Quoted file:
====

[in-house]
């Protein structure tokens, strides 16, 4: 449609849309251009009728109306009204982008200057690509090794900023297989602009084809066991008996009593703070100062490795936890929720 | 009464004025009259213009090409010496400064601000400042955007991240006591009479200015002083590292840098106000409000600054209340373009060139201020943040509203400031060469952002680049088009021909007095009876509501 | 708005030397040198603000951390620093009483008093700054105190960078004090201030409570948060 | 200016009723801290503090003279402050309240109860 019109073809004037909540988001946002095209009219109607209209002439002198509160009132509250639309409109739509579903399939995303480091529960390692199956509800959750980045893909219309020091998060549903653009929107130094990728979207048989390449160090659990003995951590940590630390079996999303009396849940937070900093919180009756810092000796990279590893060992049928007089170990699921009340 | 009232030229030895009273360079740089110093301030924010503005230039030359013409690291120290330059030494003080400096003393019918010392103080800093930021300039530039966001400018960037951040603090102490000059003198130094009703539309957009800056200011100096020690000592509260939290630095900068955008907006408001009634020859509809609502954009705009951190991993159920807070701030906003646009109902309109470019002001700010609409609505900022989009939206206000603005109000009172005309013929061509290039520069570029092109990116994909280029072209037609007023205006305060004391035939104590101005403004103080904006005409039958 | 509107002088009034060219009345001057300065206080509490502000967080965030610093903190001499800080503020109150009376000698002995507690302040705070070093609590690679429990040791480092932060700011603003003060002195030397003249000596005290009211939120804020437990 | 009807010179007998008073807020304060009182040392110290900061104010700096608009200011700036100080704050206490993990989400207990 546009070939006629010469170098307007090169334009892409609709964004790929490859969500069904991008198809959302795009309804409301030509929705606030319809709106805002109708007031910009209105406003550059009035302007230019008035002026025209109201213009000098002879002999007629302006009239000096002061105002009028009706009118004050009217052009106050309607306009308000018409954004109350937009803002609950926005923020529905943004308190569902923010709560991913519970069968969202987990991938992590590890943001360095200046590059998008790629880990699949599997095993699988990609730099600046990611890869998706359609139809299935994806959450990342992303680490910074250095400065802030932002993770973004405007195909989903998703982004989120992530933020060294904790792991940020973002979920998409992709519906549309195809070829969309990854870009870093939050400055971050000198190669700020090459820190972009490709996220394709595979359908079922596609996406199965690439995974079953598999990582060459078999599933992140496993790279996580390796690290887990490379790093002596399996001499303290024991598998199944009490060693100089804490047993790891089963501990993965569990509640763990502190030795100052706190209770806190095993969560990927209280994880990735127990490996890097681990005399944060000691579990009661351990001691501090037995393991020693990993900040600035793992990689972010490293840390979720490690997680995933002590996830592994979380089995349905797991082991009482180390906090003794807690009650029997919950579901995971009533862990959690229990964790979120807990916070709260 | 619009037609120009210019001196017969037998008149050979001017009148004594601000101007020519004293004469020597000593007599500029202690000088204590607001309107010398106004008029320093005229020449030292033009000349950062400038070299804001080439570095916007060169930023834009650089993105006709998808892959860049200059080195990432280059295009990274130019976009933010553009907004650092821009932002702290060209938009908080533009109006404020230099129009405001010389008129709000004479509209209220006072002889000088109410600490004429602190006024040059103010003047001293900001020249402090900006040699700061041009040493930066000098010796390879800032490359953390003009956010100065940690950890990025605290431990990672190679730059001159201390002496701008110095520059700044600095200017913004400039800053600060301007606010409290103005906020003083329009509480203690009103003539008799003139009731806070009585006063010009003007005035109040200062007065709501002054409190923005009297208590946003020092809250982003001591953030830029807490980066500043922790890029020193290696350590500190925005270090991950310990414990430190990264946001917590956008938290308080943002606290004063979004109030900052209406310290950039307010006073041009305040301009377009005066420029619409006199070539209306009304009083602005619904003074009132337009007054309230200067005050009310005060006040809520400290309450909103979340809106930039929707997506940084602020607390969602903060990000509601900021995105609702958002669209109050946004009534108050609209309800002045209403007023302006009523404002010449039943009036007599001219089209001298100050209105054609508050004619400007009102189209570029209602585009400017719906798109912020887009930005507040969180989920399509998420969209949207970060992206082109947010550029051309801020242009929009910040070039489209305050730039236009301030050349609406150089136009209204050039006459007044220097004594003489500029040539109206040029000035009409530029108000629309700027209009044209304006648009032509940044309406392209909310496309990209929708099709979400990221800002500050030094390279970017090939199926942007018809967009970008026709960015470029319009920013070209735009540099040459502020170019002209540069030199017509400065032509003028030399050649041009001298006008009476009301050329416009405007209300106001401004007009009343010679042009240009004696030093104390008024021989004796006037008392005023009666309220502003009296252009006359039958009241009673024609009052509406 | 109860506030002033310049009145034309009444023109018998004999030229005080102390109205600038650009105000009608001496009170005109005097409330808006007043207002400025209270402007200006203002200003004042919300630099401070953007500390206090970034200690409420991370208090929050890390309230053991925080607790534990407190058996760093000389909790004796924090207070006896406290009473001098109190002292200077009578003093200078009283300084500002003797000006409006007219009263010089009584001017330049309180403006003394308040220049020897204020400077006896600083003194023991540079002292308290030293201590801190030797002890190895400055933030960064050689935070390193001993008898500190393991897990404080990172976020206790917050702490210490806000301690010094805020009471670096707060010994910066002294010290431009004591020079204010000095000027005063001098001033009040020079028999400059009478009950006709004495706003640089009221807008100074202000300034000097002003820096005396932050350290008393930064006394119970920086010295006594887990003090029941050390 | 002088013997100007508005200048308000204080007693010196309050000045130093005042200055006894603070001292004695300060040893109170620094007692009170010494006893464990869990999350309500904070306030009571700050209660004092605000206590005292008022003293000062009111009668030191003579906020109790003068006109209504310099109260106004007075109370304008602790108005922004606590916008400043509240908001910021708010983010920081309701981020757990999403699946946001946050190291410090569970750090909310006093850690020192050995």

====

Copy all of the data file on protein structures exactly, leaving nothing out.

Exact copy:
[in-house]
């Protein structure tokens, strides 16, 4: 449609849309251009009728109306009204982008200057690509090794900023297989602009084809066991008996009593703070100062490795936890929720 | 009464004025009259213009090409010496400064601000400042955007991240006591009479200015002083590292840098106000409000600054209340373009060139201020943040509203400031060469952002680049088009021909007095009876509501 | 708005030397040198603000951390620093009483008093700054105190960078004090201030409570948060 | 200016009723801290503090003279402050309240109860 019109073809004037909540988001946002095209009219109607209209002439002198509160009132509250639309409109739509579903399939995303480091529960390692199956509800959750980045893909219309020091998060549903653009929107130094990728979207048989390449160090659990003995951590940590630390079996999303009396849940937070900093919180009756810092000796990279590893060992049928007089170990699921009340 | 009232030229030895009273360079740089110093301030924010503005230039030359013409690291120290330059030494003080400096003393019918010392103080800093930021300039530039966001400018960037951040603090102490000059003198130094009703539309957009800056200011100096020690000592509260939290630095900068955008907006408001009634020859509809609502954009705009951190991993159920807070701030906003646009109902309109470019002001700010609409609505900022989009939206206000603005109000009172005309013929061509290039520069570029092109990116994909280029072209037609007023205006305060004391035939104590101005403004103080904006005409039958 | 509107002088009034060219009345001057300065206080509490502000967080965030610093903190001499800080503020109150009376000698002995507690302040705070070093609590690679429990040791480092932060700011603003003060002195030397003249000596005290009211939120804020437990 | 009807010179007998008073807020304060009182040392110290900061104010700096608009200011700036100080704050206490993990989400207990 546009070939006629010469170098307007090169334009892409609709964004790929490859969500069904991008198809959302795009309804409301030509929705606030319809709106805002109708007031910009209105406003550059009035302007230019008035002026025209109201213009000098002879002999007629302006009239000096002061105002009028009706009118004050009217052009106050309607306009308000018409954004109350937009803002609950926005923020529905943004308190569902923010709560991913519970069968969202987990991938992590590890943001360095200046590059998008790629880990699949599997095993699988990609730099600046990611890869998706359609139809299935994806959450990342992303680490910074250095400065802030932002993770973004405007195909989903998703982004989120992530933020060294904790792991940020973002979920998409992709519906549309195809070829969309990854870009870093939050400055971050000198190669700020090459820190972009490709996220394709595979359908079922596609996406199965690439995974079953598999990582060459078999599933992140496993790279996580390796690290887990490379790093002596399996001499303290024991598998199944009490060693100089804490047993790891089963501990993965569990509640763990502190030795100052706190209770806190095993969560990927209280994880990735127990490996890097681990005399944060000691579990009661351990001691501090037995393991020693990993900040600035793992990689972010490293840390979720490690997680995933002590996830592994979380089995349905797991082991009482180390906090003794807690009650029997919950579901995971009533862990959690229990964790979120807990916070709260 | 619009037609120009210019001196017969037998008149050979001017009148004594601000101007020519004293004469020597000593007599500029202690000088204590607001309107010398106004008029320093005229020449030292033009000349950062400038070299804001080439570095916007060169930023834009650089993105006709998808892959860049200059080195990432280059295009990274130019976009933010553009907004650092821009932002702290060209938009908080533009109006404020230099129009405001010389008129709000004479509209209220006072002889000088109410600490004429602190006024040059103010003047001293900001020249402090900006040699700061041009040493930066000098010796390879800032490359953390003009956010100065940690950890990025605290431990990672190679730059001159201390002496701008110095520059700044600095200017913004400039800053600060301007606010409290103005906020003083329009509480203690009103003539008799003139009731806070009585006063010009003007005035109040200062007065709501002054409190923005009297208590946003020092809250982003001591953030830029807490980066500043922790890029020193290696350590500190925005270090991950310990414990430190990264946001917590956008938290308080943002606290004063979004109030900052209406310290950039307010006073041009305040301009377009005066420029619409006199070539209306009304009083602005619904003074009132337009007054309230200067005050009310005060006040809520400290309450909103979340809106930039929707997506940084602020607390969602903060990000509601900021995105609702958002669209109050946004009534108050609209309800002045209403007023302006009523404002010449039943009036007599001219089209001298100050209105054609508050004619400007009102189209570029209602585009400017719906798109912020887009930005507040969180989920399509998420969209949207970060992206082109947010550029051309801020242009929009910040070039489209305050730039236009301030050349609406150089136009209204050039006459007044220097004594003489500029040539109206040029000035009409530029108000629309700027209009044209304006648009032509940044309406392209909310496309990209929708099709979400990221800002500050030094390279970017090939199926942007018809967009970008026709960015470029319009920013070209735009540099040459502020170019002209540069030199017509400065032509003028030399050649041009001298006008009476009301050329416009405007209300106001401004007009009343010679042009240009004696030093104390008024021989004796006037008392005023009666309220502003009296252009006359039958009241009673024609009052509406 | 109860506030002033310049009145034309009444023109018998004999030229005080102390109205600038650009105000009608001496009170005109005097409330808006007043207002400025209270402007200006203002200003004042919300630099401070953007500390206090970034200690409420991370208090929050890390309230053991925080607790534990407190058996760093000389909790004796924090207070006896406290009473001098109190002292200077009578003093200078009283300084500002003797000006409006007219009263010089009584001017330049309180403006003394308040220049020897204020400077006896600083003194023991540079002292308290030293201590801190030797002890190895400055933030960064050689935070390193001993008898500190393991897990404080990172976020206790917050702490210490806000301690010094805020009471670096707060010994910066002294010290431009004591020079204010000095000027005063001098001033009040020079028999400059009478009950006709004495706003640089009221807008100074202000300034000097002003820096005396932050350290008393930064006394119970920086010295006594887990003090029941050390 | 002088013997100007508005200048308000204080007693010196309050000045130093005042200055006894603070001292004695300060040893109170620094007692009170010494006893464990869990999350309500904070306030009571700050209660004092605000206590005292008022003293000062009111009668030191003579906020109790003068006109209504310099109260106004007075109370304008602790108005922004606590916008400043509240908001910021708010983010920081309701981020757990999403699946946001946050190291410090569970750090909310006093850690020192050995």